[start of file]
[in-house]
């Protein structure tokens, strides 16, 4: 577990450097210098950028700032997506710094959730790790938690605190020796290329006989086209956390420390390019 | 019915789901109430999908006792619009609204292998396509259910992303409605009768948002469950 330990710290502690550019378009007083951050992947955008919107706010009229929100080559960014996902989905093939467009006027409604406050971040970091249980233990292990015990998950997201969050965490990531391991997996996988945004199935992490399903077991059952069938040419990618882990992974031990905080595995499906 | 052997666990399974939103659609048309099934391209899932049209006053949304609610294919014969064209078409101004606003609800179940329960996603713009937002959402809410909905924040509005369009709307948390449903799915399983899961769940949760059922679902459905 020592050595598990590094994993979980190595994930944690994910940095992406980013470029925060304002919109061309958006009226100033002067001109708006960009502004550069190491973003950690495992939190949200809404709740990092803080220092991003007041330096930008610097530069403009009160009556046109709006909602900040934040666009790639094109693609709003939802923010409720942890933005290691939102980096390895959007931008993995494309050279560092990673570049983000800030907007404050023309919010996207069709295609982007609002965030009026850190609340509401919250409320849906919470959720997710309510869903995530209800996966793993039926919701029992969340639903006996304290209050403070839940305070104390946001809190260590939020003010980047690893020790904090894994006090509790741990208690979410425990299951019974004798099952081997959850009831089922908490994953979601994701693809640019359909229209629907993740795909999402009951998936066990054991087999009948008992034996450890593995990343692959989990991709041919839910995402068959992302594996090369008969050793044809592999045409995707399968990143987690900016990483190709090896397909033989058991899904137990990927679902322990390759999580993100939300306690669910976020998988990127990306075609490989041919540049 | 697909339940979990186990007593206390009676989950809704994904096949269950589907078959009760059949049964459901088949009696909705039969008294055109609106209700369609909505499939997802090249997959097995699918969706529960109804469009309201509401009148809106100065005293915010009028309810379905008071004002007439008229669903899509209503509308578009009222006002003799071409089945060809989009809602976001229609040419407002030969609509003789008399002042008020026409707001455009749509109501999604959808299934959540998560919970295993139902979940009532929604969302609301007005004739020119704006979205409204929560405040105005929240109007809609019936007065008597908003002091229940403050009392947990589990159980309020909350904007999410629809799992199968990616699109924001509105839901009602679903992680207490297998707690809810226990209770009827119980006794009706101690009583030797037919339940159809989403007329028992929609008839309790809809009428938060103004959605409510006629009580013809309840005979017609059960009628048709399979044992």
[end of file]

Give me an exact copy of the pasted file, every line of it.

[in-house]
């Protein structure tokens, strides 16, 4: 577990450097210098950028700032997506710094959730790790938690605190020796290329006989086209956390420390390019 | 019915789901109430999908006792619009609204292998396509259910992303409605009768948002469950 330990710290502690550019378009007083951050992947955008919107706010009229929100080559960014996902989905093939467009006027409604406050971040970091249980233990292990015990998950997201969050965490990531391991997996996988945004199935992490399903077991059952069938040419990618882990992974031990905080595995499906 | 052997666990399974939103659609048309099934391209899932049209006053949304609610294919014969064209078409101004606003609800179940329960996603713009937002959402809410909905924040509005369009709307948390449903799915399983899961769940949760059922679902459905 020592050595598990590094994993979980190595994930944690994910940095992406980013470029925060304002919109061309958006009226100033002067001109708006960009502004550069190491973003950690495992939190949200809404709740990092803080220092991003007041330096930008610097530069403009009160009556046109709006909602900040934040666009790639094109693609709003939802923010409720942890933005290691939102980096390895959007931008993995494309050279560092990673570049983000800030907007404050023309919010996207069709295609982007609002965030009026850190609340509401919250409320849906919470959720997710309510869903995530209800996966793993039926919701029992969340639903006996304290209050403070839940305070104390946001809190260590939020003010980047690893020790904090894994006090509790741990208690979410425990299951019974004798099952081997959850009831089922908490994953979601994701693809640019359909229209629907993740795909999402009951998936066990054991087999009948008992034996450890593995990343692959989990991709041919839910995402068959992302594996090369008969050793044809592999045409995707399968990143987690900016990483190709090896397909033989058991899904137990990927679902322990390759999580993100939300306690669910976020998988990127990306075609490989041919540049 | 697909339940979990186990007593206390009676989950809704994904096949269950589907078959009760059949049964459901088949009696909705039969008294055109609106209700369609909505499939997802090249997959097995699918969706529960109804469009309201509401009148809106100065005293915010009028309810379905008071004002007439008229669903899509209503509308578009009222006002003799071409089945060809989009809602976001229609040419407002030969609509003789008399002042008020026409707001455009749509109501999604959808299934959540998560919970295993139902979940009532929604969302609301007005004739020119704006979205409204929560405040105005929240109007809609019936007065008597908003002091229940403050009392947990589990159980309020909350904007999410629809799992199968990616699109924001509105839901009602679903992680207490297998707690809810226990209770009827119980006794009706101690009583030797037919339940159809989403007329028992929609008839309790809809009428938060103004959605409510006629009580013809309840005979017609059960009628048709399979044992």